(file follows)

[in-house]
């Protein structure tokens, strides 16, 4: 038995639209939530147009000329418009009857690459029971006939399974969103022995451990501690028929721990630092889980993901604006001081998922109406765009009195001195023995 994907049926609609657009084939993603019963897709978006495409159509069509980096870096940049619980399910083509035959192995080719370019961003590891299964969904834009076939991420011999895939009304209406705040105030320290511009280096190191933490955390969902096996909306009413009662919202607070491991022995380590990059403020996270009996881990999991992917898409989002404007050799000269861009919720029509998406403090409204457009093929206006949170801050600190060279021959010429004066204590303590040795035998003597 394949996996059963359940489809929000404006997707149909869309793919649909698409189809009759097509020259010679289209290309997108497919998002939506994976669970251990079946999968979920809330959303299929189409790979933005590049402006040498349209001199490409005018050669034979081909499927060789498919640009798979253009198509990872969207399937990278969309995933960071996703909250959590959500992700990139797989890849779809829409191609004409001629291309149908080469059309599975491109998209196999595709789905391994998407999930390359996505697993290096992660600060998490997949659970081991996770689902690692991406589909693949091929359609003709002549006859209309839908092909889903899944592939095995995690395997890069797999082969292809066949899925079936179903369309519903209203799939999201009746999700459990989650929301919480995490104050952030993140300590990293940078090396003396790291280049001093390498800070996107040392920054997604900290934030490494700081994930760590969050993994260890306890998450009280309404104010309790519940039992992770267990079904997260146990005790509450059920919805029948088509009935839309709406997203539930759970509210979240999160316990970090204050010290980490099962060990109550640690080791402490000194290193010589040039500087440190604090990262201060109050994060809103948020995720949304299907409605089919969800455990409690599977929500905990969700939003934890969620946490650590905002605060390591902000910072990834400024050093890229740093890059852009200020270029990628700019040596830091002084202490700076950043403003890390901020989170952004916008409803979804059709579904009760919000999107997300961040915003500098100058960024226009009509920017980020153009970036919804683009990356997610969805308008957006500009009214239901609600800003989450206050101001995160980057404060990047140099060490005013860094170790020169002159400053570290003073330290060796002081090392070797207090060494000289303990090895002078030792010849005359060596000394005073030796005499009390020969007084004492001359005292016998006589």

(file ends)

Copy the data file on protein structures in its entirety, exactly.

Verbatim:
[in-house]
């Protein structure tokens, strides 16, 4: 038995639209939530147009000329418009009857690459029971006939399974969103022995451990501690028929721990630092889980993901604006001081998922109406765009009195001195023995 994907049926609609657009084939993603019963897709978006495409159509069509980096870096940049619980399910083509035959192995080719370019961003590891299964969904834009076939991420011999895939009304209406705040105030320290511009280096190191933490955390969902096996909306009413009662919202607070491991022995380590990059403020996270009996881990999991992917898409989002404007050799000269861009919720029509998406403090409204457009093929206006949170801050600190060279021959010429004066204590303590040795035998003597 394949996996059963359940489809929000404006997707149909869309793919649909698409189809009759097509020259010679289209290309997108497919998002939506994976669970251990079946999968979920809330959303299929189409790979933005590049402006040498349209001199490409005018050669034979081909499927060789498919640009798979253009198509990872969207399937990278969309995933960071996703909250959590959500992700990139797989890849779809829409191609004409001629291309149908080469059309599975491109998209196999595709789905391994998407999930390359996505697993290096992660600060998490997949659970081991996770689902690692991406589909693949091929359609003709002549006859209309839908092909889903899944592939095995995690395997890069797999082969292809066949899925079936179903369309519903209203799939999201009746999700459990989650929301919480995490104050952030993140300590990293940078090396003396790291280049001093390498800070996107040392920054997604900290934030490494700081994930760590969050993994260890306890998450009280309404104010309790519940039992992770267990079904997260146990005790509450059920919805029948088509009935839309709406997203539930759970509210979240999160316990970090204050010290980490099962060990109550640690080791402490000194290193010589040039500087440190604090990262201060109050994060809103948020995720949304299907409605089919969800455990409690599977929500905990969700939003934890969620946490650590905002605060390591902000910072990834400024050093890229740093890059852009200020270029990628700019040596830091002084202490700076950043403003890390901020989170952004916008409803979804059709579904009760919000999107997300961040915003500098100058960024226009009509920017980020153009970036919804683009990356997610969805308008957006500009009214239901609600800003989450206050101001995160980057404060990047140099060490005013860094170790020169002159400053570290003073330290060796002081090392070797207090060494000289303990090895002078030792010849005359060596000394005073030796005499009390020969007084004492001359005292016998006589």